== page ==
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The United States stock market shuddered last week on a report that President Trump had tried to stop an F.B.I. investigation of his former national security adviser, with the Dow Jones industrials falling 373 points in one day and drawing comparisons to the Watergate-era bear market.
If you think politics is roiling United States markets, consider Brazil: The day after the Trump-induced turmoil on United States exchanges, the Brazilian market fell 10 percent and trading had to be halted after news of a bribery scandal engulfed its relatively new president, Michel Temer.
In France, investors were relieved that the centrist Emmanuel Macron decisively defeated the far-right National Front leader, Marine Le Pen. An upset Le Pen victory would very likely have made the market reaction to Britain’s decision to leave the European Union last summer look tame. The so-called Brexit vote sent European stocks down 7 percent the day after the surprise outcome.
In a period of otherwise extended market calm, geopolitics have been driving periodic bouts of volatility. Even small investors have been making bets on the impact politics can have on stocks and other asset classes. After last week’s sell-off, I got a wave of questions from people asking whether Mr. Trump might be impeached and if they should sell stocks.
I obviously can’t answer the first question. As for selling stocks, my answer, as it has been consistently since the election, is “no,” at least not because of the troubles swirling around the president.
Consider what has happened in the days since the headline-making news. By the middle of this week, the Standard & Poor’s 500-stock index had recovered virtually everything it lost after the Trump-Russia news broke, and was within a few points of a record close.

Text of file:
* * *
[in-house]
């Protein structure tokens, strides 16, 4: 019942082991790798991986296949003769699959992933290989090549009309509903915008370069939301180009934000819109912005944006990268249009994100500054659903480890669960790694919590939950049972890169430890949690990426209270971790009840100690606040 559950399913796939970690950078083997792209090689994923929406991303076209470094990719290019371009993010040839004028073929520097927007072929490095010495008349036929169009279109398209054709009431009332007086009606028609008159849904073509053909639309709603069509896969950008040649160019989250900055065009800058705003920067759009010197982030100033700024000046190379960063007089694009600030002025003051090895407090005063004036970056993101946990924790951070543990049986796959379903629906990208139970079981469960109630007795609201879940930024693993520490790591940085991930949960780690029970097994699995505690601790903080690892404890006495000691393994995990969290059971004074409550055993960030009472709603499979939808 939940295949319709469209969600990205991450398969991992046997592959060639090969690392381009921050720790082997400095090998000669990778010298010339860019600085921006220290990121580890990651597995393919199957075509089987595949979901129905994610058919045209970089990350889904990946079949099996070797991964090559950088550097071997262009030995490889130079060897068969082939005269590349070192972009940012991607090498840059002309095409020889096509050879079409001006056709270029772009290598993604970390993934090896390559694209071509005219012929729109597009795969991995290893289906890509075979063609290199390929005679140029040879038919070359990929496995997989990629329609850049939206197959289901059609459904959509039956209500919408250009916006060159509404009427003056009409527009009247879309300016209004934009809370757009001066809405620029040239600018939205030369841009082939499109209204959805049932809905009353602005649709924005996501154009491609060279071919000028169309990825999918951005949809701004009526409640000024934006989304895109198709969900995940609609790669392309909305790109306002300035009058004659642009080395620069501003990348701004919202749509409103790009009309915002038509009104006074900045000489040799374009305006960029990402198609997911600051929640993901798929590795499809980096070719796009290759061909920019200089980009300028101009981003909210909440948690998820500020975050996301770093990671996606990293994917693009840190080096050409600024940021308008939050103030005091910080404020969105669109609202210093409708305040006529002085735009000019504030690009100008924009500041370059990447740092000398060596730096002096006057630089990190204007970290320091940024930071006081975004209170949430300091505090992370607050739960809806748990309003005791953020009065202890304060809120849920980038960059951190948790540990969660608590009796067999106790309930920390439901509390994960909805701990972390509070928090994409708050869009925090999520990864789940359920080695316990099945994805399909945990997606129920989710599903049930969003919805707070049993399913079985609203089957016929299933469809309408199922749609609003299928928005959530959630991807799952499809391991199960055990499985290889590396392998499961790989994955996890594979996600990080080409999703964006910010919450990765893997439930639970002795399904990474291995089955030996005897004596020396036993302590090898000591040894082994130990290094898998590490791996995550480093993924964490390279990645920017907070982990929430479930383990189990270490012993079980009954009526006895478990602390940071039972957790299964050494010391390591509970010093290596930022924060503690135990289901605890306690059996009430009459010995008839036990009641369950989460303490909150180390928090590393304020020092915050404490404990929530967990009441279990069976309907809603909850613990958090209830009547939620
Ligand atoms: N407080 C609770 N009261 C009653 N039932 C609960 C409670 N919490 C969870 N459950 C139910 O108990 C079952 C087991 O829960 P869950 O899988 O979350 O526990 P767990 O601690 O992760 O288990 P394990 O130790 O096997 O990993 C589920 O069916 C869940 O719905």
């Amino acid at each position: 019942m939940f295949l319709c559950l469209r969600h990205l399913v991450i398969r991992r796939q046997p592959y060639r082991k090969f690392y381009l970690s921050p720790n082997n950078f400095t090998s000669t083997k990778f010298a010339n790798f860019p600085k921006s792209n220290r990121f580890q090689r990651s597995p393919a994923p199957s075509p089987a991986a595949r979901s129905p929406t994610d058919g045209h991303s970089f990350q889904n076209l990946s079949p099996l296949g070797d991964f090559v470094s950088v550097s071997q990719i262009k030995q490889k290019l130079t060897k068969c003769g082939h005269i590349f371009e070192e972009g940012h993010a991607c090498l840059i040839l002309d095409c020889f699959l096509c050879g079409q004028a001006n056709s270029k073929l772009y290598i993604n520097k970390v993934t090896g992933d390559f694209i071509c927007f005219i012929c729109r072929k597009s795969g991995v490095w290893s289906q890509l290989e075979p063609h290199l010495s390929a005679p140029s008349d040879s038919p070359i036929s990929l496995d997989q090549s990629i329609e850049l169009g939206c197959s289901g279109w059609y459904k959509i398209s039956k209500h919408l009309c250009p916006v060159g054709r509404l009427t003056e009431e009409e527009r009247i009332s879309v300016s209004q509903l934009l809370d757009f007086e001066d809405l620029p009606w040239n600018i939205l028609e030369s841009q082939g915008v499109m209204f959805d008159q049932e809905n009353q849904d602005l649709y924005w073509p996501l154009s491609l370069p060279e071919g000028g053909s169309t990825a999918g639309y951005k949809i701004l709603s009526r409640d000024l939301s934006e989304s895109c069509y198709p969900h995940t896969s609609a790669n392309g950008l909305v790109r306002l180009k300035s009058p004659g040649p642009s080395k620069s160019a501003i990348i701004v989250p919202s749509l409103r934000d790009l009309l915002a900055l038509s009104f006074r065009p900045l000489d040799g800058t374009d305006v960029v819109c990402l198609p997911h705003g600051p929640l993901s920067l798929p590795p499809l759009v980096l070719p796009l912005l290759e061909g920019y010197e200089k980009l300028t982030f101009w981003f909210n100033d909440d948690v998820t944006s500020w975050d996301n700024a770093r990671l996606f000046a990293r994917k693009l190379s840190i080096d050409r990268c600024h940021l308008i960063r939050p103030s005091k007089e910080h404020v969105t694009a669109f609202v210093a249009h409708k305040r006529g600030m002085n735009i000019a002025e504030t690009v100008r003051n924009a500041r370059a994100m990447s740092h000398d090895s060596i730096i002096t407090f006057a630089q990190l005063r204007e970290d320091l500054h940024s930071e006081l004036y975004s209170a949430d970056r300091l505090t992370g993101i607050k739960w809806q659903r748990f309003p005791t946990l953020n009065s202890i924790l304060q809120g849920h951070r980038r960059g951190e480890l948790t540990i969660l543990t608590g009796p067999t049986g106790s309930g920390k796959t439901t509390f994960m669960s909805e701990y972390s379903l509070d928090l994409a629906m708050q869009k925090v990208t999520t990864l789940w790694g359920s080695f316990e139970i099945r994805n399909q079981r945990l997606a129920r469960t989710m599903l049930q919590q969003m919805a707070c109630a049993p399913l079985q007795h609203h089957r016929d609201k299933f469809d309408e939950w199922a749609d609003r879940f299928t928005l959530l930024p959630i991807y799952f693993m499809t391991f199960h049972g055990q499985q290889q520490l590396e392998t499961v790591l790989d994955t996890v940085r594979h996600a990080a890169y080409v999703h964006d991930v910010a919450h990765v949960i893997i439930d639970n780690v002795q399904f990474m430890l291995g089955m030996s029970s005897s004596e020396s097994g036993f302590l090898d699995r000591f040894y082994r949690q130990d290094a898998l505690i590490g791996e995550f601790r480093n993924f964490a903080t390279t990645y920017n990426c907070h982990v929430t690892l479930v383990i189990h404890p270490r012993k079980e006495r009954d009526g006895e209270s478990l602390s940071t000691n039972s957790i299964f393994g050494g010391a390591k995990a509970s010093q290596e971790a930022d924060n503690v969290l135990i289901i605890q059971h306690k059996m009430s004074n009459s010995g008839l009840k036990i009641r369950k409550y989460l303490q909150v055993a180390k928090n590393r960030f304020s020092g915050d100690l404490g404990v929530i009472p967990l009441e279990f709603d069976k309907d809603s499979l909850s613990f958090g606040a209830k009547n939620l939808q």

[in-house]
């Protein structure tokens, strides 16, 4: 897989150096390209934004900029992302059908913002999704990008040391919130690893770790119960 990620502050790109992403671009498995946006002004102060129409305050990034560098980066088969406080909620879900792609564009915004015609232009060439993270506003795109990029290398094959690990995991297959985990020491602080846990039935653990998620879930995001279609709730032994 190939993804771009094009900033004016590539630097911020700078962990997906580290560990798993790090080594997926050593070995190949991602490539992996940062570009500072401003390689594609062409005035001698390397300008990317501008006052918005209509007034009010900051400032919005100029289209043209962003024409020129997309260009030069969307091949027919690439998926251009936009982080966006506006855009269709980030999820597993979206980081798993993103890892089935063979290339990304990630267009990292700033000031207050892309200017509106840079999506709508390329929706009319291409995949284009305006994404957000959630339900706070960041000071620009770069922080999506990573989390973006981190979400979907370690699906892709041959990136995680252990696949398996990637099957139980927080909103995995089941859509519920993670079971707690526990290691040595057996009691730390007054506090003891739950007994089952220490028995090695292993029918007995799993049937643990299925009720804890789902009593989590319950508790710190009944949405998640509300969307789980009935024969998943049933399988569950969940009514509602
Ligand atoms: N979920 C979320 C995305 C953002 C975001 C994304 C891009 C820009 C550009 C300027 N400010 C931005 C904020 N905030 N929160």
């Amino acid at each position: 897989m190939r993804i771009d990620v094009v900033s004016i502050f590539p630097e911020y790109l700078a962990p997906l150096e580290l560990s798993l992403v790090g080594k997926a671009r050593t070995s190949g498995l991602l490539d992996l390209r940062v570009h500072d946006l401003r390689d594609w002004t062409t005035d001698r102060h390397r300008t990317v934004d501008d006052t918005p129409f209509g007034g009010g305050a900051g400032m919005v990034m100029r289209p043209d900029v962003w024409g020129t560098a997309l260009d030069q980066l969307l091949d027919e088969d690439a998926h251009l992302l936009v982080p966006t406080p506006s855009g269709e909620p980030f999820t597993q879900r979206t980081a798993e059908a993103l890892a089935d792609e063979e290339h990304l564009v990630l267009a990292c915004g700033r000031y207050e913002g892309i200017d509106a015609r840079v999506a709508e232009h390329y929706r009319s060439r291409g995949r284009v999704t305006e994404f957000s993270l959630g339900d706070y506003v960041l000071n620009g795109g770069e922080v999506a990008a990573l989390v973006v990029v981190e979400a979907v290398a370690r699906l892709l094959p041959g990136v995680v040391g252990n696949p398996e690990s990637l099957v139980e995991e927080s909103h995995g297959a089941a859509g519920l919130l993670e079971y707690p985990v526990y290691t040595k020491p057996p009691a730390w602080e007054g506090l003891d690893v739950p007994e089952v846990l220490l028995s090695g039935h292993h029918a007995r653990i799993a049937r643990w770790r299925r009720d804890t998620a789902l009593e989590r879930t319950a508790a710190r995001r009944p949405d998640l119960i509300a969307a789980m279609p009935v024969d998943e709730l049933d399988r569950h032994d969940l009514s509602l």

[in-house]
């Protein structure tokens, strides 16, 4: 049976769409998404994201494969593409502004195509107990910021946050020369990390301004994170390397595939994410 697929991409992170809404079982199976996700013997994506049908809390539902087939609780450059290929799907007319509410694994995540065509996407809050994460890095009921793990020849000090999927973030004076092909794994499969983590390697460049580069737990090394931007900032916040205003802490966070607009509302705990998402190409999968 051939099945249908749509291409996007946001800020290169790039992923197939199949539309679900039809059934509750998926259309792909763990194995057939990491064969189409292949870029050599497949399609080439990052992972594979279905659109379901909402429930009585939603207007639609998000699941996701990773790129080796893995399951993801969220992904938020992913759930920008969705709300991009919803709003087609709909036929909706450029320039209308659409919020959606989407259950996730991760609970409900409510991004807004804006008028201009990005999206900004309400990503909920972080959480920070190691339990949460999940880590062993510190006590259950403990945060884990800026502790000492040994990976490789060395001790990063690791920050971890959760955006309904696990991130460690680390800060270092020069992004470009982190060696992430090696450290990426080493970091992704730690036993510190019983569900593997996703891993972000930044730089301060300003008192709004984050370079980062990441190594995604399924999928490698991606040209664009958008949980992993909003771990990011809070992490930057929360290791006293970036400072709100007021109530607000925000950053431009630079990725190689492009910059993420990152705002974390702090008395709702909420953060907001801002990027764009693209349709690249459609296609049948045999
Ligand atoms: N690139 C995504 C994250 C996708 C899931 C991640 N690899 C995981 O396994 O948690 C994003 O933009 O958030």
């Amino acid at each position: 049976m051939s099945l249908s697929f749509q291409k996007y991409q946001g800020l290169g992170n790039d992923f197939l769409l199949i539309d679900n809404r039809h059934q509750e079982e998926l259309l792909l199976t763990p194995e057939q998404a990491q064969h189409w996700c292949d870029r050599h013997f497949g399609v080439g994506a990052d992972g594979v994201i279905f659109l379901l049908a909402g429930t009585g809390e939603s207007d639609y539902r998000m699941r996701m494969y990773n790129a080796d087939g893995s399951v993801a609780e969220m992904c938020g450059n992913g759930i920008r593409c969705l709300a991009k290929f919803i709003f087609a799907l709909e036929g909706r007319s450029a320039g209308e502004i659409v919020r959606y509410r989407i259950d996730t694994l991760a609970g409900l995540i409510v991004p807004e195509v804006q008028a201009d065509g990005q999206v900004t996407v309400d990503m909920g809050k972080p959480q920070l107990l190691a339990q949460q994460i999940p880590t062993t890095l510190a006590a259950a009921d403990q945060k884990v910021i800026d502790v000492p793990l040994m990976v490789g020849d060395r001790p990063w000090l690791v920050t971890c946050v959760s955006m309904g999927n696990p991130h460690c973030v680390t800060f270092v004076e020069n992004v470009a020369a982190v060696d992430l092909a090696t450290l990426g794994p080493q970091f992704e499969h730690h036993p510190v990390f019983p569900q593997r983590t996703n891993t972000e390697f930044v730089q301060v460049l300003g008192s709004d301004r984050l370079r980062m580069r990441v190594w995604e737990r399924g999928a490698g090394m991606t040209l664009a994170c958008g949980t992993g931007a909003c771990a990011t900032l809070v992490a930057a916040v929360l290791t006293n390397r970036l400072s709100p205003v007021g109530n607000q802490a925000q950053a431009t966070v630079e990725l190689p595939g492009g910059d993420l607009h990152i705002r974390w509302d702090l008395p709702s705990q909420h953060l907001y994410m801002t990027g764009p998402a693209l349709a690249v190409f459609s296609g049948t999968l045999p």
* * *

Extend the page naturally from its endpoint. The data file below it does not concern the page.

Brazil’s Bovespa index regained much of the ground it lost last week and was in positive territory for the year to date.
Within a month of Brexit, European stocks had recovered nearly all their losses. This year European stock markets have been notching new highs.
Even some of Wall Street’s most famous and successful investors have been struggling this year to turn political upheaval into market gains. Paulson & Company and Soros Fund Management, two of the best-known global macro hedge funds, which make bets on geopolitical events, lost billions last year according to an annual hedge fund ranking compiled by LCH Investments. Paul Tudor Jones’s Tudor Investment, another macro fund, was flat, and Mr. Jones recently told investors he’s taking on more risk and shifting to more quantitative strategies in an effort to enhance performance.
A macro hedge fund index compiled by Hedge Fund Research is down nearly 1 percent since Jan. 1 and over 4 percent for the last 12 months, one of the worst performing hedge fund indexes. Meanwhile, the S.&P. 500 gained almost 10 percent in 2016 and is up more than 7 percent this year.
By and large, “investors should tune out political events,” said James B. Stack, president of InvesTech Research and Stack Financial Management, who has done a study of what he calls “crisis events” and their effect on markets. “Historically speaking, and as a seasoned investor, I’d say investors should just ignore geopolitical events like Brexit or whatever is happening in Brazil.”
The problem, Mr. Stack’s research has found, is that “geopolitical events may be widely feared, and there will often be a knee-jerk market reaction when they’re unexpected, but seldom do they have a lasting impact. Underlying economic trends and monetary policy are far more important.”
Markus Schomer, chief economist at the asset manager PineBridge Investments, made a similar point. As fundamental investors with longer time horizons, “we try not to be distracted by the political noise,” he said. “I’ve been telling even our traders with shorter time horizons that what we’re seeing doesn’t really affect the economy or monetary policy, which is more important for markets than anything else.”